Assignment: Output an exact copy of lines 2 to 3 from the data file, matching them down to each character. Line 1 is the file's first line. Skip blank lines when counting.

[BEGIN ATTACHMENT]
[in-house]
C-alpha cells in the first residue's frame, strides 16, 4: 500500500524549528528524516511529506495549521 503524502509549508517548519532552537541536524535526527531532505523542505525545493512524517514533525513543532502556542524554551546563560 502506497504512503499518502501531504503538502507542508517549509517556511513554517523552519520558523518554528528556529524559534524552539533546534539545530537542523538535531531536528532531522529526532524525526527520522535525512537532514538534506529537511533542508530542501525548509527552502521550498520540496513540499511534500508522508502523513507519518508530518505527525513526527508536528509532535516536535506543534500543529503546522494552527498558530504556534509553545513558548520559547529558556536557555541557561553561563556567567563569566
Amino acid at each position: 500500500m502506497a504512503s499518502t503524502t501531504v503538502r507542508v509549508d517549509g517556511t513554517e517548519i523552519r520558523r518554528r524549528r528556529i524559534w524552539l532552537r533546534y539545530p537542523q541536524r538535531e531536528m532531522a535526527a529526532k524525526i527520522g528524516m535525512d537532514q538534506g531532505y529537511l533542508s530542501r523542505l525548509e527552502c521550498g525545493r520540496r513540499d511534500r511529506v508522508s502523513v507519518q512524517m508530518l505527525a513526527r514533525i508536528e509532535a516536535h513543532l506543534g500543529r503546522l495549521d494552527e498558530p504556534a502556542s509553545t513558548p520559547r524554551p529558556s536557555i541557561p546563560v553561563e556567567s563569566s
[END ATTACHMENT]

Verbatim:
C-alpha cells in the first residue's frame, strides 16, 4: 500500500524549528528524516511529506495549521 503524502509549508517548519532552537541536524535526527531532505523542505525545493512524517514533525513543532502556542524554551546563560 502506497504512503499518502501531504503538502507542508517549509517556511513554517523552519520558523518554528528556529524559534524552539533546534539545530537542523538535531531536528532531522529526532524525526527520522535525512537532514538534506529537511533542508530542501525548509527552502521550498520540496513540499511534500508522508502523513507519518508530518505527525513526527508536528509532535516536535506543534500543529503546522494552527498558530504556534509553545513558548520559547529558556536557555541557561553561563556567567563569566
Amino acid at each position: 500500500m502506497a504512503s499518502t503524502t501531504v503538502r507542508v509549508d517549509g517556511t513554517e517548519i523552519r520558523r518554528r524549528r528556529i524559534w524552539l532552537r533546534y539545530p537542523q541536524r538535531e531536528m532531522a535526527a529526532k524525526i527520522g528524516m535525512d537532514q538534506g531532505y529537511l533542508s530542501r523542505l525548509e527552502c521550498g525545493r520540496r513540499d511534500r511529506v508522508s502523513v507519518q512524517m508530518l505527525a513526527r514533525i508536528e509532535a516536535h513543532l506543534g500543529r503546522l495549521d494552527e498558530p504556534a502556542s509553545t513558548p520559547r524554551p529558556s536557555i541557561p546563560v553561563e556567567s563569566s